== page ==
News 12.20.19

James Dailey’s Execution Stay Is About to Expire — Here’s How You Can Help

By Daniele Selby

James Dailey (Florida Department of Corrections)

James Dailey has been on death row in Florida for 32 years for a crime he says he did not commit.

The 73-year-old Vietnam veteran was granted a stay of execution in October, just weeks ahead of his scheduled execution date — but that stay expires on December 30.

You can help him seek justice by emailing the Florida Commission for Offender Review at and asking them to grant him a clemency hearing.

Several people, including nonprofit organizations, Catholic bishops, and a group of people who were exonerated from death row, have written letters to Florida Gov. Ron DeSantis urging him to grant Dailey a clemency hearing.

Dailey was accused and convicted of the murder of 14-year-old Shelly Boggio in Pinellas County, Florida. However, no eye witnesses or forensic evidence has connected Dailey to the crime.

The case against him depended largely on unreliable jailhouse informant testimony, including that of Paul Skalnik who has faced charges of fraud, grand theft, and child sexual abuse himself.

Skalnik was recently the subject of an exposé by the New York Times and ProPublica, which detailed his extensive history as a jailhouse informant. In exchange for leniency in his own cases, Skalnik testified again and again, helping to send dozens of people to prison and four, including Dailey, to death row.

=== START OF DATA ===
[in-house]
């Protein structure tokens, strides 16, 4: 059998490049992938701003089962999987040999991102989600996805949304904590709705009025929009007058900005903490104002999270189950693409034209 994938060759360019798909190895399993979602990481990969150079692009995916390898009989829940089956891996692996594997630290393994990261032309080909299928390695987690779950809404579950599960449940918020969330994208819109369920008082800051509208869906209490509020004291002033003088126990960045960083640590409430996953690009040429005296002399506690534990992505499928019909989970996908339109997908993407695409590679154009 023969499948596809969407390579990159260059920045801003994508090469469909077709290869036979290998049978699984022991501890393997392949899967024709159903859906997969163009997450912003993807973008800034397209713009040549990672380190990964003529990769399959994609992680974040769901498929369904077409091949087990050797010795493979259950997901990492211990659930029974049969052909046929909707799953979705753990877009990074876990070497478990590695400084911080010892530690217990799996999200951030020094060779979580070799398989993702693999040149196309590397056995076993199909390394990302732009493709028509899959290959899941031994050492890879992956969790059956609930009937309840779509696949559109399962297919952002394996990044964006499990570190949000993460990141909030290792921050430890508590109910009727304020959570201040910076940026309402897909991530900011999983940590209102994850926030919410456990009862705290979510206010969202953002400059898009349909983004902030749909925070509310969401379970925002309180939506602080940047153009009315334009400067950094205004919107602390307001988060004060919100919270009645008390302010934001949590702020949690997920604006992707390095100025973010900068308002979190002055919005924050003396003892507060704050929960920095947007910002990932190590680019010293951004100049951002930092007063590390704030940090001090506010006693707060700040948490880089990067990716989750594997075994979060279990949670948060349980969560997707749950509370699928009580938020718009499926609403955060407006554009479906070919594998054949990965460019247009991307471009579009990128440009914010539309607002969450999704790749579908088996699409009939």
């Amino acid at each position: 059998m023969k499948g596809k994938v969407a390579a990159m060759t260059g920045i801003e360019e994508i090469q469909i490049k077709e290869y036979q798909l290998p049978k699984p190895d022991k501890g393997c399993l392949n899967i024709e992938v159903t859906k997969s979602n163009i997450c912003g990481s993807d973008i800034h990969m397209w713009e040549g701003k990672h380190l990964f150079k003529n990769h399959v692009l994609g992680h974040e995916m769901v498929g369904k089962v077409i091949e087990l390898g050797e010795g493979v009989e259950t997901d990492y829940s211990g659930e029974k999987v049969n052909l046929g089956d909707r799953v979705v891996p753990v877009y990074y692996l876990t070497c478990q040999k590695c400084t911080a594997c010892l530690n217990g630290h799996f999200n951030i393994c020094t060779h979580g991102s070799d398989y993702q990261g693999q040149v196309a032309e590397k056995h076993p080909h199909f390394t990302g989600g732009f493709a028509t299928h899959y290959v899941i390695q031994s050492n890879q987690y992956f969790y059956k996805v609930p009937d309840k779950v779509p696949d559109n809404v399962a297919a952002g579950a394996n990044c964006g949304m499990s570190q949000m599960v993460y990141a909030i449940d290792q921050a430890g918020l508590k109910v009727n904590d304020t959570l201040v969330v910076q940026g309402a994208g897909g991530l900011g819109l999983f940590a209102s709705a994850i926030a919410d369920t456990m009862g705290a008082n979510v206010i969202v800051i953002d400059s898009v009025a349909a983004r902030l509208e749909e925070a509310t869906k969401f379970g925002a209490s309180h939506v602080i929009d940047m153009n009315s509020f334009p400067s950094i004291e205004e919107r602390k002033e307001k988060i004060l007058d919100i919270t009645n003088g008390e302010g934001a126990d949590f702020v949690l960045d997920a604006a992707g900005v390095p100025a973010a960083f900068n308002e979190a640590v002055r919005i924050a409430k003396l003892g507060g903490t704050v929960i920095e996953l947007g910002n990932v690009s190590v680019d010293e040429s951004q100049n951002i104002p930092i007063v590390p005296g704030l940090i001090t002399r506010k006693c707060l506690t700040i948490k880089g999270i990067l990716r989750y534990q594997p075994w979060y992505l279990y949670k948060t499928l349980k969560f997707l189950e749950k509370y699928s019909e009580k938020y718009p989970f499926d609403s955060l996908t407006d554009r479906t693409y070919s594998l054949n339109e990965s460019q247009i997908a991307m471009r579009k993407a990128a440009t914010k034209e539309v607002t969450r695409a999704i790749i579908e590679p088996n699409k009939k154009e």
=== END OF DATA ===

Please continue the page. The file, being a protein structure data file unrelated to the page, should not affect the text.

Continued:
Skalnik was released from jail just five days after Dailey was sentenced, the New York Times reported.

In 2017, Dailey’s former housemate, Jack Pearcy — who was also convicted for the murder of Boggio — admitted that he was solely responsible for the teen’s death. Yet, Dailey is still on death row today.

Dailey’s execution stay expires in less than two weeks, which means an innocent man could be executed. You can email the Florida Commission for Offender Review at to advocate for justice by asking them to grant Dailey a clemency hearing.

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    Will another innocent person be put to death or will the justice system really care about looking deeper into this case?

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